The business world has utilized knowledge management to assess success of products, marketing, and other forces that drive profits in business. Knowledge management is the ability to disseminate and manage knowledge of an organization to better the organization, therefore making it more efficient and productive. Overall, knowledge management has not always been a successful endeavor. There were many studies cited that showed the failure of knowledge management for an organization. However, the organizations that were able to prove success with knowledge management systems had some type of motivation including gamification of capturing, sharing and transferring knowledge among members of the organization. Gamification is not a solution, but rather an enhancement to employee engagement, productivity, and positive behavior (Shpakova, Derfler, & MacBryde, 2017). Therefore it can be assumed that gamification would be effective in professional development for teachers.
When incorporating gamification into professional learning, what are the important elements? The three most important aspects for gamification to be effective are: to understand who is participating in the gamification of the learning concept (audience), what you want the participant to do (objective), and use the appropriate elements of a game to motivate the players to increase their learning (Cheong & Cheong, 2014). The first two elements are equally important in professional learning, while the last element is specific to the gamification model.
Advantages to utilizing technology in personalized learning are numerous. Gamification allows continuous learning to be available for professionals. Teachers do not have to go to a conference or wait to attend a PD day in order to learn new concepts or information. Gamification of professional development can be adaptive. Checks for understanding in games are implemented to determine if the user understands the concept or strategy before they are allowed to earn a badge or points. There is instant knowledge of who is understanding new material and who needs more practice. Gamification can create a personal response by allowing participants to see their progress and move at their own pace. “By definition, a game is assessing a player all the time,” states Barry Fishman, co-author of the 2015 report, “The A-Games Project.” Embedding gamification allows professional learning to keep participants on track and engaged throughout the learning process (Davis, 2015).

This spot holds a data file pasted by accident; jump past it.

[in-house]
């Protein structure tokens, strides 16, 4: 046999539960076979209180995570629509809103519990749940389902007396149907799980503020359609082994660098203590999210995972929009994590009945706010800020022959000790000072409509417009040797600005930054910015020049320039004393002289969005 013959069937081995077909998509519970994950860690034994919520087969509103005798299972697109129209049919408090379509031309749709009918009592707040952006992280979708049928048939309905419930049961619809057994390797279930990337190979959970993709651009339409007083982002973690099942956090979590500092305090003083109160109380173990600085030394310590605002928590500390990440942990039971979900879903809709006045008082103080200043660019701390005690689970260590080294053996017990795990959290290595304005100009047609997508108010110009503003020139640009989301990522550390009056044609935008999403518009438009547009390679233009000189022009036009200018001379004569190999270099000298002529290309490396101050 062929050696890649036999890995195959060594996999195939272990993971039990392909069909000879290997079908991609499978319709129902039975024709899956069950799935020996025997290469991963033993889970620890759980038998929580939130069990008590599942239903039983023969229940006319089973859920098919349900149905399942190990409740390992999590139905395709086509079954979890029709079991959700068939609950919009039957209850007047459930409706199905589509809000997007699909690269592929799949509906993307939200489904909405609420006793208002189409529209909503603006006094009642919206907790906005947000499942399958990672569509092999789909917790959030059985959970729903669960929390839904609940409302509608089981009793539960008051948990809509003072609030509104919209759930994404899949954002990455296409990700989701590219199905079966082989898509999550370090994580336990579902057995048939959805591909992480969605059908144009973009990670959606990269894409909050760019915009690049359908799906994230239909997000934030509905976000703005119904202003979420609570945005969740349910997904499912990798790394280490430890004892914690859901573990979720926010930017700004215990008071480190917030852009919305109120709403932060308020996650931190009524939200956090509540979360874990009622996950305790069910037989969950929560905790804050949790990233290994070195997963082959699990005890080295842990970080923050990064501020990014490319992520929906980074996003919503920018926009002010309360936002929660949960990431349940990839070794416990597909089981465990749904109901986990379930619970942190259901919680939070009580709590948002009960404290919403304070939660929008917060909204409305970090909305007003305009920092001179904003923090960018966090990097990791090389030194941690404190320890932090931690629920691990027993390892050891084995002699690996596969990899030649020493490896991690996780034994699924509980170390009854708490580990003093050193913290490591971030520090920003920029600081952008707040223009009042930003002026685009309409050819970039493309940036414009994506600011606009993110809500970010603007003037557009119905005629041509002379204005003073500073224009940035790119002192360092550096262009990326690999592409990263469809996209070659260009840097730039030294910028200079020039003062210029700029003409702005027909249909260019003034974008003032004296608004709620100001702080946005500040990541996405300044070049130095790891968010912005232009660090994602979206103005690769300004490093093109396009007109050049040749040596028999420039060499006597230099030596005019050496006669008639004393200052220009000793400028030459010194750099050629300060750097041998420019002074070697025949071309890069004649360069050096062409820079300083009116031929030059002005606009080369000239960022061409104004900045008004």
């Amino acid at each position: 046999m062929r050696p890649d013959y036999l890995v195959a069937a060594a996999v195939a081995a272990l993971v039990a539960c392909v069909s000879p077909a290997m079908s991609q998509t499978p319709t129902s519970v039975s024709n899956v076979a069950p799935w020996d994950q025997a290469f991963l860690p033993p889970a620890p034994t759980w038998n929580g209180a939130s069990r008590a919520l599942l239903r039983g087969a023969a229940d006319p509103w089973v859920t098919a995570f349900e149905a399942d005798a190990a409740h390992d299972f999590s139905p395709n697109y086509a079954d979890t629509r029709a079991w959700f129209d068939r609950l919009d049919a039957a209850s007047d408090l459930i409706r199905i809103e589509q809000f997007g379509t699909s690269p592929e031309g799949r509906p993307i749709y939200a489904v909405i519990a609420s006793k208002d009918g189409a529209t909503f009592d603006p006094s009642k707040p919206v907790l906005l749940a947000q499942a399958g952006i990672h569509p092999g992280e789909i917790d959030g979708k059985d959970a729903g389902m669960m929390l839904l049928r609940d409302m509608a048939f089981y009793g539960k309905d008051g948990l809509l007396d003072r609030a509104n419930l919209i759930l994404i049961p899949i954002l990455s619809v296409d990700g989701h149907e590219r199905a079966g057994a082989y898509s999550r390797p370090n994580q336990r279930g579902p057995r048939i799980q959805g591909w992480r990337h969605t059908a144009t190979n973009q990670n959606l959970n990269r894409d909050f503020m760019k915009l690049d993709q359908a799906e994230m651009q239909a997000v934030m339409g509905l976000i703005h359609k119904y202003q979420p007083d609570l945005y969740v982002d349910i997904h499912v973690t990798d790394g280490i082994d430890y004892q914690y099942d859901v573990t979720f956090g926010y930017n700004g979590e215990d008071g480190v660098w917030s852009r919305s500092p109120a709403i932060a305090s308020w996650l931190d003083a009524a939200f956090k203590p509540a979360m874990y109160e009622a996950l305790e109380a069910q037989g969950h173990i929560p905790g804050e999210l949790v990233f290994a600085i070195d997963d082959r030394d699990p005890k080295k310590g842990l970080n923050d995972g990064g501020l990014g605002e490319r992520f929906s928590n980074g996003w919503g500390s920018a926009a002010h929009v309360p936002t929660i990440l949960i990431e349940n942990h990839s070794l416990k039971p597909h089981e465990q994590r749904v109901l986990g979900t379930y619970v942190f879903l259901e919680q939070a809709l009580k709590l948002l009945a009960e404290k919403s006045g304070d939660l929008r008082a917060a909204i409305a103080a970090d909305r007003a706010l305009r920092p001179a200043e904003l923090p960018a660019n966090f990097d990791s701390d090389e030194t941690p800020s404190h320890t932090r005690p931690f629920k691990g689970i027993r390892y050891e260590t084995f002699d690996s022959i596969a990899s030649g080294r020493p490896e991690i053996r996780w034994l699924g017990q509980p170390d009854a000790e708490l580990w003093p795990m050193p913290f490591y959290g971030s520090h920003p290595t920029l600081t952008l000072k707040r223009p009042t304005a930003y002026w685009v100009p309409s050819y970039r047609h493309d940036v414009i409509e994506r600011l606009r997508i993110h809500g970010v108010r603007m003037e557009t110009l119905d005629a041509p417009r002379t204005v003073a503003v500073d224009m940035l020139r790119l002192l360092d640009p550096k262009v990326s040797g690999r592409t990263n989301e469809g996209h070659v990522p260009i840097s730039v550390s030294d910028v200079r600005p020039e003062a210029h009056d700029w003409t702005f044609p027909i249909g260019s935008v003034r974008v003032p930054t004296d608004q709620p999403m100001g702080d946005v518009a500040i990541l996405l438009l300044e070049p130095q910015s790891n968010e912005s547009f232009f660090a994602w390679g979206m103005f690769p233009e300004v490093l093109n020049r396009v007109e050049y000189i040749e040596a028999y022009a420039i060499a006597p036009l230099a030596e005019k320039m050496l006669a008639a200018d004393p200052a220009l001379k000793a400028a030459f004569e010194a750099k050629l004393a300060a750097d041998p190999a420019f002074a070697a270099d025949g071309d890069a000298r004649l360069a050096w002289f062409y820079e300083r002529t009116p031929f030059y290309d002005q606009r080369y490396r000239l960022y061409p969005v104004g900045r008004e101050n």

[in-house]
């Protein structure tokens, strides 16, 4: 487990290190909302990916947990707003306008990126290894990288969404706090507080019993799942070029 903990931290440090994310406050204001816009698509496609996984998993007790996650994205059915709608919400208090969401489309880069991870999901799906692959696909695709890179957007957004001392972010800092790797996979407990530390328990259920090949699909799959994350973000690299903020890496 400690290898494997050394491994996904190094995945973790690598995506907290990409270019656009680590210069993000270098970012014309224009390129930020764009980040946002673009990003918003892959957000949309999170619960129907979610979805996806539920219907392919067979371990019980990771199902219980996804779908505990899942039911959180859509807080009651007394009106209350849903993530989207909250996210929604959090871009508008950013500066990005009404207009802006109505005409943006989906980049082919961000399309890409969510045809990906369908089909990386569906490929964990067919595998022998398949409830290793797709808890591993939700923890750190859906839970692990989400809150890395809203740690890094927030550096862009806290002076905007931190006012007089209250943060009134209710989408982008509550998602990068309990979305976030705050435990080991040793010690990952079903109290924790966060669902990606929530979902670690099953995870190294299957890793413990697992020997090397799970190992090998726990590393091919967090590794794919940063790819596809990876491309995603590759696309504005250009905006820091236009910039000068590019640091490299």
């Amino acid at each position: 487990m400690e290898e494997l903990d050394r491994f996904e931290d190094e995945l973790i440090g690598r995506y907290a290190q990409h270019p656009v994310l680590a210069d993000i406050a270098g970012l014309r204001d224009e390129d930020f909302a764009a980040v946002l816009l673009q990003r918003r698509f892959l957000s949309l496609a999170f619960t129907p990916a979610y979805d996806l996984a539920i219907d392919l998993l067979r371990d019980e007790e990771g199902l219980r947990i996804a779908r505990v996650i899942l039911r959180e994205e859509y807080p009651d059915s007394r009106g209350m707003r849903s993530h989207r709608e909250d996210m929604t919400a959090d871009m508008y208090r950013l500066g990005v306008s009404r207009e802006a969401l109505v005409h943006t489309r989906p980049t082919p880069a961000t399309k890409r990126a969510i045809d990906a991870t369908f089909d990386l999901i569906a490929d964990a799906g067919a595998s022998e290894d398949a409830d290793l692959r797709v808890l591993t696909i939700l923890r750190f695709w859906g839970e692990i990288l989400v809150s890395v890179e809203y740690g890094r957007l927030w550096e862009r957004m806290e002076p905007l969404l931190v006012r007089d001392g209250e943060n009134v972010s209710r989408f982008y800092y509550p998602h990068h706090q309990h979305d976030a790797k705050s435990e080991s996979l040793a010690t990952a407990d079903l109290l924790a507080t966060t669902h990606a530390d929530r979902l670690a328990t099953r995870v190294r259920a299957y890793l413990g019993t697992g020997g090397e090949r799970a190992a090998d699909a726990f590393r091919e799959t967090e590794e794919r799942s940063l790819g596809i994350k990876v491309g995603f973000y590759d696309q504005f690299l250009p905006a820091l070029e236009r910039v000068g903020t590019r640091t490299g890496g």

It is beneficial to incorporate technology related professional development when there is joint participation of teachers from the same school, department, or grade level. This is homogeneous with thoughts about the way teachers learn and implement best practices within their own classrooms. Findings are also consistent with the idea that professional development characterized by “active learning,” where teachers are not passive “recipients” of information, also boosts the impact of professional development activities (Desimone, et al., 2002).
Gamification promotes “active learning” instead of “sitting and getting,” the traditional approach to professional development. This type of learning further supports that teachers benefit from relying on one another in developing technological skills.
The introduction of web-based information technology has presented new opportunities for offering professional development and knowledge online (Berkant, 2016). Attitudes toward the use of technology and computers is a predictor of teacher attitudes towards computer supported education (Celik & Yesilyurt, 2013). Additionally, teachers use of technology is affected by their views of technology and beliefs of what their capabilities may be (Teo & Koh, 2010). Education professionals must have positive attitudes and self-efficacy beliefs about technology due to the fact that they are expected to use computers effectively in classroom activities. Professional development implemented with gamification would assist in achieving this goal, while also provide engagement, choice, and self-paced learning experiences for educators – everything a teacher wants for their own students.